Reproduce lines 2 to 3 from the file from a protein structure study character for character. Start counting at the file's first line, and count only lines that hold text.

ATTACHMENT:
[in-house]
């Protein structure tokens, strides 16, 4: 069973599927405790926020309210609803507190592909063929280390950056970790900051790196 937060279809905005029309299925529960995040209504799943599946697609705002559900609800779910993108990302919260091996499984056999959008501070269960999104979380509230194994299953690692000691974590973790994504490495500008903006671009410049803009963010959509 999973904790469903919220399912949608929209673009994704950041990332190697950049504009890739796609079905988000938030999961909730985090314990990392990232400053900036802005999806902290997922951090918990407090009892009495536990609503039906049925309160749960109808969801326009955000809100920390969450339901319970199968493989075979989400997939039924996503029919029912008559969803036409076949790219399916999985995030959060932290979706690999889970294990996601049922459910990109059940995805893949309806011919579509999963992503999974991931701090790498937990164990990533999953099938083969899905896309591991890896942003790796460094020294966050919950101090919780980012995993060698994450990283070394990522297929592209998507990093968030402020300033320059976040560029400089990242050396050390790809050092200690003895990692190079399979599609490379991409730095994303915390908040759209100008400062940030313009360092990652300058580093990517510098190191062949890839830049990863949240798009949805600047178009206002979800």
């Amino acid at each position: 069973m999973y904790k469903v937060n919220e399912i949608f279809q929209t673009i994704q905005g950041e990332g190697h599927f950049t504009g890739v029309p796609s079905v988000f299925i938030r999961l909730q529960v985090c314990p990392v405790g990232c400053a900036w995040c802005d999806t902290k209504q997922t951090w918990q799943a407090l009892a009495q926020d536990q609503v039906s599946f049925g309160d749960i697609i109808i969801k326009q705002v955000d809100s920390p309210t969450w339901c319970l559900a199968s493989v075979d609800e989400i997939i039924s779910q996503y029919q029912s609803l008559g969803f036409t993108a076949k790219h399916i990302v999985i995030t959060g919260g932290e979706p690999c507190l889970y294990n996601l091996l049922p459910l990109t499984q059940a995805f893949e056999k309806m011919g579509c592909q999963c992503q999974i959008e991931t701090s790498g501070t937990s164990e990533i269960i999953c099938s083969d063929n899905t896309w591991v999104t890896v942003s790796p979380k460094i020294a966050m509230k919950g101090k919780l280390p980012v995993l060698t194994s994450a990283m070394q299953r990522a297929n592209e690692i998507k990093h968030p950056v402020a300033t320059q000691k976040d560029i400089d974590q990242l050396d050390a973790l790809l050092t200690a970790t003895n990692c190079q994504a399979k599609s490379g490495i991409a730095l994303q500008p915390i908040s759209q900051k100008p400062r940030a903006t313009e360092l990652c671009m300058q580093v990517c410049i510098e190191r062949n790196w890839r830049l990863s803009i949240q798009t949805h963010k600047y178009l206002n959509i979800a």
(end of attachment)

């Protein structure tokens, strides 16, 4: 069973599927405790926020309210609803507190592909063929280390950056970790900051790196 937060279809905005029309299925529960995040209504799943599946697609705002559900609800779910993108990302919260091996499984056999959008501070269960999104979380509230194994299953690692000691974590973790994504490495500008903006671009410049803009963010959509 999973904790469903919220399912949608929209673009994704950041990332190697950049504009890739796609079905988000938030999961909730985090314990990392990232400053900036802005999806902290997922951090918990407090009892009495536990609503039906049925309160749960109808969801326009955000809100920390969450339901319970199968493989075979989400997939039924996503029919029912008559969803036409076949790219399916999985995030959060932290979706690999889970294990996601049922459910990109059940995805893949309806011919579509999963992503999974991931701090790498937990164990990533999953099938083969899905896309591991890896942003790796460094020294966050919950101090919780980012995993060698994450990283070394990522297929592209998507990093968030402020300033320059976040560029400089990242050396050390790809050092200690003895990692190079399979599609490379991409730095994303915390908040759209100008400062940030313009360092990652300058580093990517510098190191062949890839830049990863949240798009949805600047178009206002979800």
């Amino acid at each position: 069973m999973y904790k469903v937060n919220e399912i949608f279809q929209t673009i994704q905005g950041e990332g190697h599927f950049t504009g890739v029309p796609s079905v988000f299925i938030r999961l909730q529960v985090c314990p990392v405790g990232c400053a900036w995040c802005d999806t902290k209504q997922t951090w918990q799943a407090l009892a009495q926020d536990q609503v039906s599946f049925g309160d749960i697609i109808i969801k326009q705002v955000d809100s920390p309210t969450w339901c319970l559900a199968s493989v075979d609800e989400i997939i039924s779910q996503y029919q029912s609803l008559g969803f036409t993108a076949k790219h399916i990302v999985i995030t959060g919260g932290e979706p690999c507190l889970y294990n996601l091996l049922p459910l990109t499984q059940a995805f893949e056999k309806m011919g579509c592909q999963c992503q999974i959008e991931t701090s790498g501070t937990s164990e990533i269960i999953c099938s083969d063929n899905t896309w591991v999104t890896v942003s790796p979380k460094i020294a966050m509230k919950g101090k919780l280390p980012v995993l060698t194994s994450a990283m070394q299953r990522a297929n592209e690692i998507k990093h968030p950056v402020a300033t320059q000691k976040d560029i400089d974590q990242l050396d050390a973790l790809l050092t200690a970790t003895n990692c190079q994504a399979k599609s490379g490495i991409a730095l994303q500008p915390i908040s759209q900051k100008p400062r940030a903006t313009e360092l990652c671009m300058q580093v990517c410049i510098e190191r062949n790196w890839r830049l990863s803009i949240q798009t949805h963010k600047y178009l206002n959509i979800a």